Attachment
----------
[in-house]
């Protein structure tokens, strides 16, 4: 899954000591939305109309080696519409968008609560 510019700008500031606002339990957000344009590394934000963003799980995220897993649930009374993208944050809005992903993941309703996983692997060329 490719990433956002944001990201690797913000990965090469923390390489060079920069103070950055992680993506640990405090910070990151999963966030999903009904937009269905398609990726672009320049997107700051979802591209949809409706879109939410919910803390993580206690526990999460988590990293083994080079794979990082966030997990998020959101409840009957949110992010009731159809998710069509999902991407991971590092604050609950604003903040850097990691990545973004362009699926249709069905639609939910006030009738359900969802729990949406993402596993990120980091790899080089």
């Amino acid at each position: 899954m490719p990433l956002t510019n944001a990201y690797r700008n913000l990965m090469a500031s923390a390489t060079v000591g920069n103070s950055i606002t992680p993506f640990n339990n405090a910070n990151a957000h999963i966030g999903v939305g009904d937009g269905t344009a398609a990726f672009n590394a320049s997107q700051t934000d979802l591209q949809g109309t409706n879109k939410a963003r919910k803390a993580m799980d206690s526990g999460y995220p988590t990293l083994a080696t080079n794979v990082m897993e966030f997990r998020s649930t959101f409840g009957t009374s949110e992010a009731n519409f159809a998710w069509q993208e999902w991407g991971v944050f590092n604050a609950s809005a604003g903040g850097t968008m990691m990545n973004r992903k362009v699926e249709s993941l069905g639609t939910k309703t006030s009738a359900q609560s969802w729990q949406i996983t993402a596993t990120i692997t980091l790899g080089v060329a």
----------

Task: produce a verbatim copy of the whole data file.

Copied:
[in-house]
């Protein structure tokens, strides 16, 4: 899954000591939305109309080696519409968008609560 510019700008500031606002339990957000344009590394934000963003799980995220897993649930009374993208944050809005992903993941309703996983692997060329 490719990433956002944001990201690797913000990965090469923390390489060079920069103070950055992680993506640990405090910070990151999963966030999903009904937009269905398609990726672009320049997107700051979802591209949809409706879109939410919910803390993580206690526990999460988590990293083994080079794979990082966030997990998020959101409840009957949110992010009731159809998710069509999902991407991971590092604050609950604003903040850097990691990545973004362009699926249709069905639609939910006030009738359900969802729990949406993402596993990120980091790899080089």
């Amino acid at each position: 899954m490719p990433l956002t510019n944001a990201y690797r700008n913000l990965m090469a500031s923390a390489t060079v000591g920069n103070s950055i606002t992680p993506f640990n339990n405090a910070n990151a957000h999963i966030g999903v939305g009904d937009g269905t344009a398609a990726f672009n590394a320049s997107q700051t934000d979802l591209q949809g109309t409706n879109k939410a963003r919910k803390a993580m799980d206690s526990g999460y995220p988590t990293l083994a080696t080079n794979v990082m897993e966030f997990r998020s649930t959101f409840g009957t009374s949110e992010a009731n519409f159809a998710w069509q993208e999902w991407g991971v944050f590092n604050a609950s809005a604003g903040g850097t968008m990691m990545n973004r992903k362009v699926e249709s993941l069905g639609t939910k309703t006030s009738a359900q609560s969802w729990q949406i996983t993402a596993t990120i692997t980091l790899g080089v060329a």